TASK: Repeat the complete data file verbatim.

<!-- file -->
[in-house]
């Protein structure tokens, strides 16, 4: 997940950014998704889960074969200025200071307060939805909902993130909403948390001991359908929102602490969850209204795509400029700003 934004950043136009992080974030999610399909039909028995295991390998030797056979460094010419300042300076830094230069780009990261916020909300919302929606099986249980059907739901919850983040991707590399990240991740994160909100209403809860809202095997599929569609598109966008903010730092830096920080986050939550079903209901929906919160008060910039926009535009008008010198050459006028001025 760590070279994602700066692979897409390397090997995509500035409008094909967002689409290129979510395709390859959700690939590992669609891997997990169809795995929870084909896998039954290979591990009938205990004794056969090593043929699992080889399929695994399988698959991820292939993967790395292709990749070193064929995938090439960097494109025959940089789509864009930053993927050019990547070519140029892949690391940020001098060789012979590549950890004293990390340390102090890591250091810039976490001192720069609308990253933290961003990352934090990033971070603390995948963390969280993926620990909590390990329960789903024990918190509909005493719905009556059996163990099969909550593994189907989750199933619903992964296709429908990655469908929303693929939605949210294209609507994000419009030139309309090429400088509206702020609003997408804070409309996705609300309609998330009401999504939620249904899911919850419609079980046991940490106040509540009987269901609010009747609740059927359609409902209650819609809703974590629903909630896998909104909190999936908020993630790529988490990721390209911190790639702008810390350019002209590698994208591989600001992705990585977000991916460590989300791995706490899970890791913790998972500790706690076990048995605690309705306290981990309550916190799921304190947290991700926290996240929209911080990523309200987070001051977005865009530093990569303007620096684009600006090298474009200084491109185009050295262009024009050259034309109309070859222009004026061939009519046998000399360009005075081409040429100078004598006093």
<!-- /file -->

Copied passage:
[in-house]
């Protein structure tokens, strides 16, 4: 997940950014998704889960074969200025200071307060939805909902993130909403948390001991359908929102602490969850209204795509400029700003 934004950043136009992080974030999610399909039909028995295991390998030797056979460094010419300042300076830094230069780009990261916020909300919302929606099986249980059907739901919850983040991707590399990240991740994160909100209403809860809202095997599929569609598109966008903010730092830096920080986050939550079903209901929906919160008060910039926009535009008008010198050459006028001025 760590070279994602700066692979897409390397090997995509500035409008094909967002689409290129979510395709390859959700690939590992669609891997997990169809795995929870084909896998039954290979591990009938205990004794056969090593043929699992080889399929695994399988698959991820292939993967790395292709990749070193064929995938090439960097494109025959940089789509864009930053993927050019990547070519140029892949690391940020001098060789012979590549950890004293990390340390102090890591250091810039976490001192720069609308990253933290961003990352934090990033971070603390995948963390969280993926620990909590390990329960789903024990918190509909005493719905009556059996163990099969909550593994189907989750199933619903992964296709429908990655469908929303693929939605949210294209609507994000419009030139309309090429400088509206702020609003997408804070409309996705609300309609998330009401999504939620249904899911919850419609079980046991940490106040509540009987269901609010009747609740059927359609409902209650819609809703974590629903909630896998909104909190999936908020993630790529988490990721390209911190790639702008810390350019002209590698994208591989600001992705990585977000991916460590989300791995706490899970890791913790998972500790706690076990048995605690309705306290981990309550916190799921304190947290991700926290996240929209911080990523309200987070001051977005865009530093990569303007620096684009600006090298474009200084491109185009050295262009024009050259034309109309070859222009004026061939009519046998000399360009005075081409040429100078004598006093």